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FAO Holds Second Emergency Meeting On Famine; WHO Warns Of Cholera Spread; Turkish PM Visits Mogadishu

For the second time in one month, representatives of the U.N. Food and Agriculture Organization (FAO) held an emergency meeting on Thursday in Rome “to take stock of the humanitarian disaster” in the Horn of Africa, the Guardian reports (Tran, 8/18). The officials “called for a twin-pronged approach to tackle the food crisis, stressing immediate relief and the strengthening of the resilience of affected communities to enable them to cope with future shocks in the drought-prone region,” the U.N. News Centre reports (8/18).

Nearly 6,000 Dead In Haitian Cholera Outbreak, Health Ministry Says

“The number of cholera fatalities in Haiti has risen to just short of 6,000, the health ministry said Sunday,” Deutsche Presse-Agentur/M&C reports. “By 31 July, 5,968 had died with 10 more people succumbing every day, the ministry said,” and “[m]ore than 420,000 people have been infected since the outbreak started in October and another 600 cases are registered daily,” the news agency notes.

Disease Outbreaks, Looting Hampering Relief Efforts In Somalia Famine

“Outbreaks of measles and cholera are striking down Somali children already weakened by hunger, resulting in dozens of new fatalities,” the Guardian reports (Rice, 8/13). According to the WHO, “181 people have died from suspected cholera cases in a single hospital in Mogadishu, and there have been several other confirmed cholera outbreaks across the country,” the New York Times writes (Gettleman, 8/12). UNICEF spokesperson Marixie Mercado “said Friday that tens of thousands of children have died and countless more are particularly at risk of cholera and other diseases because of drought and violence in East Africa,” the Associated Press/NPR notes (8/12).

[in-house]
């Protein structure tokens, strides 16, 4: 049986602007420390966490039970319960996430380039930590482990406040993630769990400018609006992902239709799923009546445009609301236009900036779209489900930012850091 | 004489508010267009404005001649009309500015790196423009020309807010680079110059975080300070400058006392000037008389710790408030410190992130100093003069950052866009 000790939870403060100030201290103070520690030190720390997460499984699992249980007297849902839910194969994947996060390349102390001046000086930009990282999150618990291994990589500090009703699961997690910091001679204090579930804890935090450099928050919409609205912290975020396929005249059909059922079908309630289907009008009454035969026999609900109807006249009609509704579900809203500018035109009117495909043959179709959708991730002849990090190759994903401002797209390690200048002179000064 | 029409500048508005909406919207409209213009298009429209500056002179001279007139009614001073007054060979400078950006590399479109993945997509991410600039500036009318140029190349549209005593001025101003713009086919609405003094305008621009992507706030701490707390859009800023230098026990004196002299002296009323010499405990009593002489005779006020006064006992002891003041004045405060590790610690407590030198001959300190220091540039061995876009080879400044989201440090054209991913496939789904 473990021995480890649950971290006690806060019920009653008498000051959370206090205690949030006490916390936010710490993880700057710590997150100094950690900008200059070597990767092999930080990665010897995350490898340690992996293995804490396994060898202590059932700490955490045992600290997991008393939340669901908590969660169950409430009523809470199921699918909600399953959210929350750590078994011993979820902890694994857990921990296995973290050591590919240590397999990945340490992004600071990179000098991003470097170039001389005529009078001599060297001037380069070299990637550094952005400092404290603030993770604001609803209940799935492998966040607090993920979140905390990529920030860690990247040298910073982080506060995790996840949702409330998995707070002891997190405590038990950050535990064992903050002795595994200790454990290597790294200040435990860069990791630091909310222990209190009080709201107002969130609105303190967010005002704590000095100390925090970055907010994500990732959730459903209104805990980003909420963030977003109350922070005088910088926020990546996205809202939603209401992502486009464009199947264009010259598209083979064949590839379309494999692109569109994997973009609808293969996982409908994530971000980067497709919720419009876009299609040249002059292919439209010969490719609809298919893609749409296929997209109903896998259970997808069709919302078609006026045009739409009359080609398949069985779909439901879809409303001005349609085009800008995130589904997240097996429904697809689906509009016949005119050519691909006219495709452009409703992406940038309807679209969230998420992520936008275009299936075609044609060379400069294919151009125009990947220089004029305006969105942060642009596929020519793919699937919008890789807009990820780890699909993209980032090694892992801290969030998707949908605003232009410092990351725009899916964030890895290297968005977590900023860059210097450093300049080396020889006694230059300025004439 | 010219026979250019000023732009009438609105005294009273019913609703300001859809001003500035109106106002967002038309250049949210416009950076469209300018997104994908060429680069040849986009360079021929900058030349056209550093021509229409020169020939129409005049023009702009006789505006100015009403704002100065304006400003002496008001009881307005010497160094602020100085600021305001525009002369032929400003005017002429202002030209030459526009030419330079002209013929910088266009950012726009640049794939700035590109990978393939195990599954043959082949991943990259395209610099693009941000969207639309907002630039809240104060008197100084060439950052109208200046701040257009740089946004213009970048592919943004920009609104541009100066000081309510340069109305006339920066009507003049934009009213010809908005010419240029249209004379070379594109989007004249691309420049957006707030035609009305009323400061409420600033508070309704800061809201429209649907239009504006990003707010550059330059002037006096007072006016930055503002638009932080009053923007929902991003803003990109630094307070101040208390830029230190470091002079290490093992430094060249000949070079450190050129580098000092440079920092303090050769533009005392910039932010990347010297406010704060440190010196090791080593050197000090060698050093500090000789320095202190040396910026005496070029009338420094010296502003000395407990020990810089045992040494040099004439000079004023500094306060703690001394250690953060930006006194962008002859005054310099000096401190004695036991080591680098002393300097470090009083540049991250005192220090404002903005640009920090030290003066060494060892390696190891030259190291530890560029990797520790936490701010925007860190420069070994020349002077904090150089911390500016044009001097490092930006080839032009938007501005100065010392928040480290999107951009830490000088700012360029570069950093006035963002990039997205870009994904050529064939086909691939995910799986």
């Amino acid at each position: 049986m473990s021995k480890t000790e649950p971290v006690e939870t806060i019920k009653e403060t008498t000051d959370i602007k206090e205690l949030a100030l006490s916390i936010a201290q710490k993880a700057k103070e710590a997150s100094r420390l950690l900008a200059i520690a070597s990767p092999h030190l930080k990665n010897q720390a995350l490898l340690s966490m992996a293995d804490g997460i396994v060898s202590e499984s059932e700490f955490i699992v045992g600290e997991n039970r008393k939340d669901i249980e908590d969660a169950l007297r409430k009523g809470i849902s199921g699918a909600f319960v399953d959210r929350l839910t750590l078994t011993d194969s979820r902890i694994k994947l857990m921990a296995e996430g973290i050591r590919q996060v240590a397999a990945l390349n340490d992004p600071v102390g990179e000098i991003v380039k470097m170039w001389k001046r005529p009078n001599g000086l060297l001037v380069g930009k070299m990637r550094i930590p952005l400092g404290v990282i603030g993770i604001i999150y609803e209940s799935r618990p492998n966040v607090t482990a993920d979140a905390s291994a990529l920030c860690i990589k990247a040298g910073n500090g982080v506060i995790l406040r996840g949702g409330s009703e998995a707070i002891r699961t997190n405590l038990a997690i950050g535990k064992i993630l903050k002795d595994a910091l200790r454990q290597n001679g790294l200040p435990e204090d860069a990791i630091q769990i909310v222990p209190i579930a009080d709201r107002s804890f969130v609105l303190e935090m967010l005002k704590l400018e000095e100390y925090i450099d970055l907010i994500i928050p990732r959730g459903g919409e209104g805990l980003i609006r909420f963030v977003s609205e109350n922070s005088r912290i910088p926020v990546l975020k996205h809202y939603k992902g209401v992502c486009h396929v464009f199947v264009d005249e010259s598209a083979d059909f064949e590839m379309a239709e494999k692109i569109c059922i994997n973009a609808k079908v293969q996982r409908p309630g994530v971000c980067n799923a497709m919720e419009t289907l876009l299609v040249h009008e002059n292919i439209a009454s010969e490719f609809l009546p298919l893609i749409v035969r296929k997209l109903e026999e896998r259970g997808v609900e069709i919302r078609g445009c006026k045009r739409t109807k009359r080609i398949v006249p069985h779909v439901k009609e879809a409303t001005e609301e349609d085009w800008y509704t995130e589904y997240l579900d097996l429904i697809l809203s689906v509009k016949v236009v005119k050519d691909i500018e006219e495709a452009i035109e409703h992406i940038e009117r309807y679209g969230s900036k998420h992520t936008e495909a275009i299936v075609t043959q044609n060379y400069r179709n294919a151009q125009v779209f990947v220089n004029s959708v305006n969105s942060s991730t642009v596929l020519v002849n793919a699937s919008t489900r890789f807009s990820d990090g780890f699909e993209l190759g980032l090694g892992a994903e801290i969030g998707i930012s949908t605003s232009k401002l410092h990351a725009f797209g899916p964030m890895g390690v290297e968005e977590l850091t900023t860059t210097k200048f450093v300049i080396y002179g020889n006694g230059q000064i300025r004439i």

IRIN Examines Access To Water And Sanitation In Zambia

IRIN examines access to water and sanitation in Zambia, where “only 58 percent of Zambians have access to adequate sanitation and 13 percent lack any kind of toilet,” according to a 2008 study by the local non-governmental organization Water and Sanitation Forum.

Economist Examines Cholera, Possible Solutions To Mitigate Disease

The Economist in its current issue examines cholera, including the disease’s history, current outbreaks, and research into vaccines and sanitation. “Not all human waste has the deadly bacterium; but all of it is dangerous and better disposal of feces would go a huge way to stopping cholera and other deadly intestinal diseases,” the magazine writes (7/30).

Cholera In Congo Has Killed 279, Infected More Than 4,000 People

“A UNICEF official says a cholera outbreak in Congo has killed 279 people and infected more than 4,000 others in the last four months,” the Associated Press/Washington Post reports (7/27). According to the VOA’s “Breaking News” blog, “[a] cholera outbreak has been declared in four provinces with northeastern Orientale province showing the most cases.” The WHO last week expressed concern that the disease could spread along the Congo River, according to the blog (7/27).

Haitian Cholera Epidemic Worsening With Start Of Rainy Season

According to the Haitian government, more than 5,800 people have died of cholera since the epidemic began in October, and health care workers have seen an increase in cases “[w]ith the rainy season now in progress,” the Los Angeles Times reports (Gaestel, 7/24).

DRC Facing Cholera, Measles Outbreaks, U.N. Says

The Democratic Republic of the Congo (DRC) has recorded more than 3,000 cases and 192 deaths from cholera since March, according to a U.N. report on the outbreak, VOA News reports (7/14).

Device That Collects Water Quality Data Introduced At TEDGlobal Conference

Researchers at the TEDGlobal conference in Edinburgh, Scotland, this week described a device that collects water quality data to “chec[k] supplies in real-time, alerting users to possible infections,” and “upload[s] the data, allowing scientists to monitor the location and movement of outbreaks,” BBC News reports. The researchers said the device, called the Water Canary, “could prove invaluable for governments around the world keen to contain disease and environmental disasters,” according to the news service (Wakefield, 7/13).